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The story of sisters Hanna and Sara Tesler – uncompromising in total devotion to their faith – is the story of our people. It’s the story of two girls in Auschwitz who wanted to fast on Yom Kippur (even though according to halacha or Jewish law they were not, of course, required to do so). They fasted together with other prisoners but at the end of their fast they understood that their calculation was wrong and Yom Kippur was actually the next day. So, they fasted again only to realize that they had again been mistaken and were still one day away from Yom Kippur. So, they fasted a third consecutive day in Auschwitz – and somehow managed to survive.

Eventually they were liberated, made aliyah, and settled in Kvutzat Yavne, a religious kibbutz. They were privileged to live to a ripe old age. Just four years ago, on the eve of Rosh Hashanah, Sara passed away and this year, on the eve of Yom Kippur, Hanna passed away at the age of 97. Several hours before the fast began, Hanna’s funeral was held, exactly 80 years after her triple Yom Kippur fast in Auschwitz.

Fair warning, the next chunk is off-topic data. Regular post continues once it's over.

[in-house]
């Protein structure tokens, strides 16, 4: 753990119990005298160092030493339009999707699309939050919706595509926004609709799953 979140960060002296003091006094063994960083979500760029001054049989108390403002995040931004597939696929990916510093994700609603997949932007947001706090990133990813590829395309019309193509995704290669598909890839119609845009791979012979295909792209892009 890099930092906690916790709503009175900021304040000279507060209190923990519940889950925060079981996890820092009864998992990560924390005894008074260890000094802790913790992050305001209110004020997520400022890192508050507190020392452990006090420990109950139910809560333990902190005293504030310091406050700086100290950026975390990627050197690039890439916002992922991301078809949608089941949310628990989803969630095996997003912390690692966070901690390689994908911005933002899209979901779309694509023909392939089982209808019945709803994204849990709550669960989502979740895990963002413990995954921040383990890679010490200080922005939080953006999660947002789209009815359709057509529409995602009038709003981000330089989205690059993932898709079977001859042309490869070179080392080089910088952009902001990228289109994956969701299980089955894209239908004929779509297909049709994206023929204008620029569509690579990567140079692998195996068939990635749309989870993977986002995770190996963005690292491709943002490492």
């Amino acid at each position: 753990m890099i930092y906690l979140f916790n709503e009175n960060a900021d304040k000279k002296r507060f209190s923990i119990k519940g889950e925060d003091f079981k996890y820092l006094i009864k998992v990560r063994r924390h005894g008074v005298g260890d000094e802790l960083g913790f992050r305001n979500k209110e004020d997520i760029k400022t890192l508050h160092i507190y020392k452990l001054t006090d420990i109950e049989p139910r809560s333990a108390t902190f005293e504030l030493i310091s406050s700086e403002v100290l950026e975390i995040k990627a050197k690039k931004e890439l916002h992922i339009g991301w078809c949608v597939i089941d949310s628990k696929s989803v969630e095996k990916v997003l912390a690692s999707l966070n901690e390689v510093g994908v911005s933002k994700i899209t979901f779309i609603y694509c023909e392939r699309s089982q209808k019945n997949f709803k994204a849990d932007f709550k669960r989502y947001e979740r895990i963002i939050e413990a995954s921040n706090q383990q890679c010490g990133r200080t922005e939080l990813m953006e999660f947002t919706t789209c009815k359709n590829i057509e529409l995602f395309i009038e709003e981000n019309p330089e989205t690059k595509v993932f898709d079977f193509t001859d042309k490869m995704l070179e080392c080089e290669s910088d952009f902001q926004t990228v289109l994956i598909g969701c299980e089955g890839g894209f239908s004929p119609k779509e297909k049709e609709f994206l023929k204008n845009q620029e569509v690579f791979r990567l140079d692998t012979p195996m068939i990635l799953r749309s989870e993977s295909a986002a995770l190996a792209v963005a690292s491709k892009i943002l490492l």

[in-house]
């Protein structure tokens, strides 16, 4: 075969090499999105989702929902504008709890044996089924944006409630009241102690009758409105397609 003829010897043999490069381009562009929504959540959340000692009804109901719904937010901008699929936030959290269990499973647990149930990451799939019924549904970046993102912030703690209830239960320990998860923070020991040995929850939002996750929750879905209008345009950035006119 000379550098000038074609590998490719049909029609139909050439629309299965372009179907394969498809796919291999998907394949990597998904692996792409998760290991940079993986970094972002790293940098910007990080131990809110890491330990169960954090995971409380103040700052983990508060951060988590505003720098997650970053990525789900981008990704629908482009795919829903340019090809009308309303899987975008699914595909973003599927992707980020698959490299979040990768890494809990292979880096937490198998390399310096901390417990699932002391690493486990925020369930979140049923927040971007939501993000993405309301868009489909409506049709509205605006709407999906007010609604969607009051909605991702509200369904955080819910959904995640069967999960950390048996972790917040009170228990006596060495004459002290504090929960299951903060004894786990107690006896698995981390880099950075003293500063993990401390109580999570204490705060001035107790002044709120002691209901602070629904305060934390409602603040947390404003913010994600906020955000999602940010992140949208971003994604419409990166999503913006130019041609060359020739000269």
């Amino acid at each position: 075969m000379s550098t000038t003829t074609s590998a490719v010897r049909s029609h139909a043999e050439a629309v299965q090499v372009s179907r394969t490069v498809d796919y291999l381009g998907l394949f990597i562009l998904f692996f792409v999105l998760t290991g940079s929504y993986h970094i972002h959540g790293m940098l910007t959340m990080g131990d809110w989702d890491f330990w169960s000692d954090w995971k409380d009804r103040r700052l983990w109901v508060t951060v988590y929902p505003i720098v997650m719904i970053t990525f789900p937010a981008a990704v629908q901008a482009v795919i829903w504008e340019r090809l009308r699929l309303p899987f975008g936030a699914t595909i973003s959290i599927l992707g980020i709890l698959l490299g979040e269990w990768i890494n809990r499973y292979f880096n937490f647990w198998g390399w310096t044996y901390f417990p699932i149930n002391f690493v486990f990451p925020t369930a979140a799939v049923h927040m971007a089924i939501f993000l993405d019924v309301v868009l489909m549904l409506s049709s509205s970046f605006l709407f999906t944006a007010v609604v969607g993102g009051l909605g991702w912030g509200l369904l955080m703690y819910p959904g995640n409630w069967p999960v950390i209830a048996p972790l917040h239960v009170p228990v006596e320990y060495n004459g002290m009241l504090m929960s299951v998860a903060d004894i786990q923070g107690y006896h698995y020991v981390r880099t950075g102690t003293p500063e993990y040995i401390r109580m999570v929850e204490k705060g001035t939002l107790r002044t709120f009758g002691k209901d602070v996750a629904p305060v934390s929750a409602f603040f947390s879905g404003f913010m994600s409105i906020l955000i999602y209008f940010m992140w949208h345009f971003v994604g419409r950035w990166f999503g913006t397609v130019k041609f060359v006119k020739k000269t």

Yom Kippur, 5784. The soul of a defender of the honor of Israel ascended on high. At her kibbutz, no one with a number tattooed on their arm remains. It’s our obligation to dedicate new chapters in our story to the memory of these courageous sisters who symbolize total devotion to our heritage and to our faith.


Translation by Yehoshua Siskin.


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Sivan Rahav-Meir is a popular Channel 12 News anchor, the host of a weekly radio show on Galei Tzahal, a columnist for Yediot Aharonot, and the author of “#Parasha.” Every day she shares short Torah thoughts to over 100,000 Israelis – both observant and not – via Facebook, Twitter, and WhatsApp. Translation by Yehoshua Siskin.